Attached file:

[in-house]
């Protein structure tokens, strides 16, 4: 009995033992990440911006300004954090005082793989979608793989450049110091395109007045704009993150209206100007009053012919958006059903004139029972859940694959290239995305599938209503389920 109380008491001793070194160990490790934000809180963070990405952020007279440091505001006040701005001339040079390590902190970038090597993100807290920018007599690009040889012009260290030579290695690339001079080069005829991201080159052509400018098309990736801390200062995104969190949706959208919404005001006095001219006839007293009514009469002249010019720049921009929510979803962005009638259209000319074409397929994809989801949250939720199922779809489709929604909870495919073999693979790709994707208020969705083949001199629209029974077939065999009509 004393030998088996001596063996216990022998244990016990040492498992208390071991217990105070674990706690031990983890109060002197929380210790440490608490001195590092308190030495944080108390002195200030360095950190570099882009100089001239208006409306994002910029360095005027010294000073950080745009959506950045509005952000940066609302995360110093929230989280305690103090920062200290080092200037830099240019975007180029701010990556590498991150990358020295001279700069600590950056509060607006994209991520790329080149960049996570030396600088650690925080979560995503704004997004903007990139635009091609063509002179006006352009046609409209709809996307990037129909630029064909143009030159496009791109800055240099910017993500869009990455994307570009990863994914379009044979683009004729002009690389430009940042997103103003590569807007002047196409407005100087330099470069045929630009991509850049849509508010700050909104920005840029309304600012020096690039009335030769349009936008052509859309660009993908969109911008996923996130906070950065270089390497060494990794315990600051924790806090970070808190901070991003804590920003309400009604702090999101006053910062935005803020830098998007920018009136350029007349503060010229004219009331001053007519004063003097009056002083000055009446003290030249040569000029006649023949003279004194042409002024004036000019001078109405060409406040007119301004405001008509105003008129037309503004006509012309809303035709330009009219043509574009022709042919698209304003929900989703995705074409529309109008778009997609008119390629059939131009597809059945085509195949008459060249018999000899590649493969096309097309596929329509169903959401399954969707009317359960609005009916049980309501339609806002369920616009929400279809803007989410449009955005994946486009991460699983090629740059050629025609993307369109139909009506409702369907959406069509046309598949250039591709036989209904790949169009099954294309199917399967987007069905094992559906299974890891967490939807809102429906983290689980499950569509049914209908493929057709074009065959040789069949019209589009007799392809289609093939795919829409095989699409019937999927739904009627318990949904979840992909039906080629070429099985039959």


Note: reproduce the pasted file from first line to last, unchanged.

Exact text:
[in-house]
């Protein structure tokens, strides 16, 4: 009995033992990440911006300004954090005082793989979608793989450049110091395109007045704009993150209206100007009053012919958006059903004139029972859940694959290239995305599938209503389920 109380008491001793070194160990490790934000809180963070990405952020007279440091505001006040701005001339040079390590902190970038090597993100807290920018007599690009040889012009260290030579290695690339001079080069005829991201080159052509400018098309990736801390200062995104969190949706959208919404005001006095001219006839007293009514009469002249010019720049921009929510979803962005009638259209000319074409397929994809989801949250939720199922779809489709929604909870495919073999693979790709994707208020969705083949001199629209029974077939065999009509 004393030998088996001596063996216990022998244990016990040492498992208390071991217990105070674990706690031990983890109060002197929380210790440490608490001195590092308190030495944080108390002195200030360095950190570099882009100089001239208006409306994002910029360095005027010294000073950080745009959506950045509005952000940066609302995360110093929230989280305690103090920062200290080092200037830099240019975007180029701010990556590498991150990358020295001279700069600590950056509060607006994209991520790329080149960049996570030396600088650690925080979560995503704004997004903007990139635009091609063509002179006006352009046609409209709809996307990037129909630029064909143009030159496009791109800055240099910017993500869009990455994307570009990863994914379009044979683009004729002009690389430009940042997103103003590569807007002047196409407005100087330099470069045929630009991509850049849509508010700050909104920005840029309304600012020096690039009335030769349009936008052509859309660009993908969109911008996923996130906070950065270089390497060494990794315990600051924790806090970070808190901070991003804590920003309400009604702090999101006053910062935005803020830098998007920018009136350029007349503060010229004219009331001053007519004063003097009056002083000055009446003290030249040569000029006649023949003279004194042409002024004036000019001078109405060409406040007119301004405001008509105003008129037309503004006509012309809303035709330009009219043509574009022709042919698209304003929900989703995705074409529309109008778009997609008119390629059939131009597809059945085509195949008459060249018999000899590649493969096309097309596929329509169903959401399954969707009317359960609005009916049980309501339609806002369920616009929400279809803007989410449009955005994946486009991460699983090629740059050629025609993307369109139909009506409702369907959406069509046309598949250039591709036989209904790949169009099954294309199917399967987007069905094992559906299974890891967490939807809102429906983290689980499950569509049914209908493929057709074009065959040789069949019209589009007799392809289609093939795919829409095989699409019937999927739904009627318990949904979840992909039906080629070429099985039959």